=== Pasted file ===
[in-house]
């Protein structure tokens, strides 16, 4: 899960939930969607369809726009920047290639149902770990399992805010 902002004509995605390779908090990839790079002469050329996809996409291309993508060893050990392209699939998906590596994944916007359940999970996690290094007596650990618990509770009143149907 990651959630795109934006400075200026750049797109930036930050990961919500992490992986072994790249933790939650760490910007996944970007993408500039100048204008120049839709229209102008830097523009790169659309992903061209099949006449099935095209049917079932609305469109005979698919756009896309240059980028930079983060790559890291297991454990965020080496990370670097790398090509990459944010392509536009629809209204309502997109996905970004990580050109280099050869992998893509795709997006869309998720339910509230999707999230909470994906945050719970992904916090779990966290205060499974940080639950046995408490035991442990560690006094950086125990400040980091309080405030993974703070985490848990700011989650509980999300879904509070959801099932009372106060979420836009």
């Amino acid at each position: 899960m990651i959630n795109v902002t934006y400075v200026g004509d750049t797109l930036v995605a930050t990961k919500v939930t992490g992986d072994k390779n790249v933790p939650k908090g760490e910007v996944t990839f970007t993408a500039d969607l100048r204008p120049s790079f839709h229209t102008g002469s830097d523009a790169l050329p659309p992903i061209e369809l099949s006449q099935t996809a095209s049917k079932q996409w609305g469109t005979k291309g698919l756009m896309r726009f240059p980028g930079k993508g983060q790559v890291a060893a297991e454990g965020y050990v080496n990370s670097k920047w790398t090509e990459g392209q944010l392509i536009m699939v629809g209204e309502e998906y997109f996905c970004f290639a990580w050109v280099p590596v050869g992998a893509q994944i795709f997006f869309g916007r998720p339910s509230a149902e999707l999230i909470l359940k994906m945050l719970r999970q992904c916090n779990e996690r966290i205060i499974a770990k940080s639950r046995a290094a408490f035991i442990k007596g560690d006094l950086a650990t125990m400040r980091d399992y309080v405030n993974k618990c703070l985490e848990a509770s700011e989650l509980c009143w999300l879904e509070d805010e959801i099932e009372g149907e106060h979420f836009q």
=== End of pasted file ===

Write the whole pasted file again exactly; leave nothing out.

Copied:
[in-house]
């Protein structure tokens, strides 16, 4: 899960939930969607369809726009920047290639149902770990399992805010 902002004509995605390779908090990839790079002469050329996809996409291309993508060893050990392209699939998906590596994944916007359940999970996690290094007596650990618990509770009143149907 990651959630795109934006400075200026750049797109930036930050990961919500992490992986072994790249933790939650760490910007996944970007993408500039100048204008120049839709229209102008830097523009790169659309992903061209099949006449099935095209049917079932609305469109005979698919756009896309240059980028930079983060790559890291297991454990965020080496990370670097790398090509990459944010392509536009629809209204309502997109996905970004990580050109280099050869992998893509795709997006869309998720339910509230999707999230909470994906945050719970992904916090779990966290205060499974940080639950046995408490035991442990560690006094950086125990400040980091309080405030993974703070985490848990700011989650509980999300879904509070959801099932009372106060979420836009």
């Amino acid at each position: 899960m990651i959630n795109v902002t934006y400075v200026g004509d750049t797109l930036v995605a930050t990961k919500v939930t992490g992986d072994k390779n790249v933790p939650k908090g760490e910007v996944t990839f970007t993408a500039d969607l100048r204008p120049s790079f839709h229209t102008g002469s830097d523009a790169l050329p659309p992903i061209e369809l099949s006449q099935t996809a095209s049917k079932q996409w609305g469109t005979k291309g698919l756009m896309r726009f240059p980028g930079k993508g983060q790559v890291a060893a297991e454990g965020y050990v080496n990370s670097k920047w790398t090509e990459g392209q944010l392509i536009m699939v629809g209204e309502e998906y997109f996905c970004f290639a990580w050109v280099p590596v050869g992998a893509q994944i795709f997006f869309g916007r998720p339910s509230a149902e999707l999230i909470l359940k994906m945050l719970r999970q992904c916090n779990e996690r966290i205060i499974a770990k940080s639950r046995a290094a408490f035991i442990k007596g560690d006094l950086a650990t125990m400040r980091d399992y309080v405030n993974k618990c703070l985490e848990a509770s700011e989650l509980c009143w999300l879904e509070d805010e959801i099932e009372g149907e106060h979420f836009q």